Ventriculoperitoneal shunt disconnection

Ventriculoperitoneal shunt disconnection

Mechanical shunt failure from shunt disconnection or fracture is a significant cause of shunt failure 1).

Shunt catheter disconnection has been well described in the literature as a cause of shunt malfunction.

The distal component among the valve and the peritoneal catheter is the most probable site of disconnection 2).

Ventriculoperitoneal shunt disconnection risk factors.

Suspect with Undershunting.

see Shunt evaluation.

Ventriculoperitoneal shunt disconnection prevention.

Shunt catheters that migrate peritoneally bring the possibility of visceral injury, predominantly perforation of the bowel. These disconnected or fractured shunts can be revised by substituting or reconnecting the components, or by replacing the whole shunt system. In the modern era, the laparoscopic retrieval of migrated shunt catheters can be done safely, either as an emergency or an elective process 3).

A 5-year-old boy with a right-sided ventriculoperitoneal shunt presented with a 3-month history of progressively enlarging subperiosteal fluid collection in the scalp, which started in the right parietal region and had spread and extended across the midline to occupy both parietal regions. There were no changes in symptoms or signs from those observed 3 months previously. A CT scan confirmed the collection of fluid under the scalp over both parietal regions. The peritoneal catheter was found to be disconnected from the distal end of the functioning valve, which drained cerebrospinal fluid into the subperiosteal space. Distention of the parietal subperiosteal space led to stretching and tearing of the emissary veins. This resulted in the formation of a hydrohematocele. The spread of fluid to the opposite parietal region may be due to a disorganized and loose attachment of the periosteum to the widely separated sagittal suture 4).

An 8-year-old boy with a right VP shunt was referred because of progressive loss of consciousness in the morning. A CT scan of the head established moderate hydrocephalus. A shunt series presented a disconnection of the distal tube of the shunt as the distal part was free in the abdominal cavity. The patient experienced a complete shunt revision. The abdominal incision was revived and the tube removed from the abdominal cavity gently. The patient was discharged 72 h later 5).


Erol FS, Ozturk S, Akgun B, Kaplan M. Ventriculoperitoneal shunt malfunction caused by fractures and disconnections over 10 years of follow-up. Childs Nerv Syst. 2017 Mar;33(3):475-481. doi: 10.1007/s00381-017-3342-0. Epub 2017 Jan 17. PMID: 28097382.

Ghritlaharey RK, Budhwani KS, Shrivastava DK, Gupta G, Kushwaha AS, et al. (2007) Trans-anal protrusion of ventriculo-peritoneal shunt catheter with silent bowel perforation: report of ten cases in children. Pediatr Surg Int 23(6): 575-580.

Vinchon M, Baroncini M, Laurent T, Patrick D (2006) Bowel perforation caused by peritoneal shunts catheters: diagnosis and treatment. Neurosurgery 58(1): 76-82.

Choudhury AR. Cephalhydrohematocele due to catheter valve disconnection following ventriculoperitoneal shunting. Childs Nerv Syst. 1988 Dec;4(6):376-7. PubMed PMID: 3245948.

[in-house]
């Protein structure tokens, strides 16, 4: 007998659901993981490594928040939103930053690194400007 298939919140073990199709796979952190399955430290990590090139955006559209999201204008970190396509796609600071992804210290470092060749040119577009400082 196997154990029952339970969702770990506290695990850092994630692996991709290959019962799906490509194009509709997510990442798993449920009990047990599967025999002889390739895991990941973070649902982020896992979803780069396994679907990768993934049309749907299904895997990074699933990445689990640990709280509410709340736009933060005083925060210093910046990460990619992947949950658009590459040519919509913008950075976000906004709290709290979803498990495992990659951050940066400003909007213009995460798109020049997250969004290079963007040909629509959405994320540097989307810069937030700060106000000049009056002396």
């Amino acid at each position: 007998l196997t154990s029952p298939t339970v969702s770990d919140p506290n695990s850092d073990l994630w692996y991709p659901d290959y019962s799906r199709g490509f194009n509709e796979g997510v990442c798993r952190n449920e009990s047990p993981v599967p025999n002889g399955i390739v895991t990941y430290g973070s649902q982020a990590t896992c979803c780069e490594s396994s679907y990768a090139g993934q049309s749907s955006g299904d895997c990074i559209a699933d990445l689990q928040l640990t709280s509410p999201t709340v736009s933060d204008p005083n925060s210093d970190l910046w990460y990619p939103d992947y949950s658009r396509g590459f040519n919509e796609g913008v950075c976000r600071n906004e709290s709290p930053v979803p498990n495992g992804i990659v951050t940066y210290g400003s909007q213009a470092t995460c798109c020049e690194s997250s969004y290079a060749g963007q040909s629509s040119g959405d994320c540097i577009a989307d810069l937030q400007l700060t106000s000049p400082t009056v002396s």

Haddadi K, Qazvini HRG, Sahebi M (2017) Ventriculoperitoneal Shunt Disconnection Associated with Loss of Consciousness in a Child Patient: A Case Report and Review of Intra-Abdominal Complications of Vp Shunts. J Neurol Stroke 7(3): 00237. DOI: 10.15406/jnsk.2017.07.00237

Lumbar puncture for idiopathic normal pressure hydrocephalus diagnosis

Lumbar puncture for idiopathic normal pressure hydrocephalus diagnosis

see Opening pressure.

see Lumbar infusion test.

Cerebrospinal fluid tap test (CSF-TT), are often used in practice to provide further predictive value in detecting suitable patients for shunting.

Intracranial Elastance Index.

Intraventricular antibiotic

Intraventricular antibiotic

Morbidity and revision surgery secondary to ventriculostomy related infection remains high, even while using antibiotic impregnated catheters.

Failing to respond to systemic treatment or infection with a resistant organism might require intrathecal/intraventricular antibiotic administration. Many recommendations, however, are based on expert opinion because rigorous clinical data are not available. 1).

Combined Intraventricular antibiotic plus intravenous treatment did not prove superior to standard IV-only treatment in the management of VM. Nevertheless, weak evidence showed that IVT treatment might serve as an adjunct in the management of CRE pathogens 2).

Choose the antimicrobial based on susceptibility.

Dosages for intraventricular antibiotics:

○ Intraventricular Vancomycin: 5mg for slit ventricles, 10mg with normal-sized ventricles, 15–20mg for patients with enlarged ventricles.

○ Aminoglycoside: Dosing can also be tailored to ventricular size. Frequency can be adjusted based on drain output as well: once daily for drain output > 100 ml/day, every other day if drain output = 50–100 ml/day, every third day if drainage < 50 ml/day

– Gentamicin: 4–8mg

– Tobramycin: 5–20mg

– Amikacin: 5–30mg

○ Colistimethate sodium: 10mg CMS, which is 125,000 IU or 3.75mg CBA (Colistin Base units)

○ Daptomycin: 2–5mg

● After IT administration of an antimicrobial, clamp the drain for 15–60 minutes to allow the antimicrobial concentration to equilibrate in the CSF before opening the drain 3)

● Expert opinion: wait at least 7–10 days after the CSF cultures become sterile to implant a shunt if needed.

The objective of a study of Lakomkin et al. of the Mount Sinai Hospital, was to determine whether intraoperative injection of antibiotics is independently associated with reduced rates of infection and revision surgery in children undergoing shunt placement.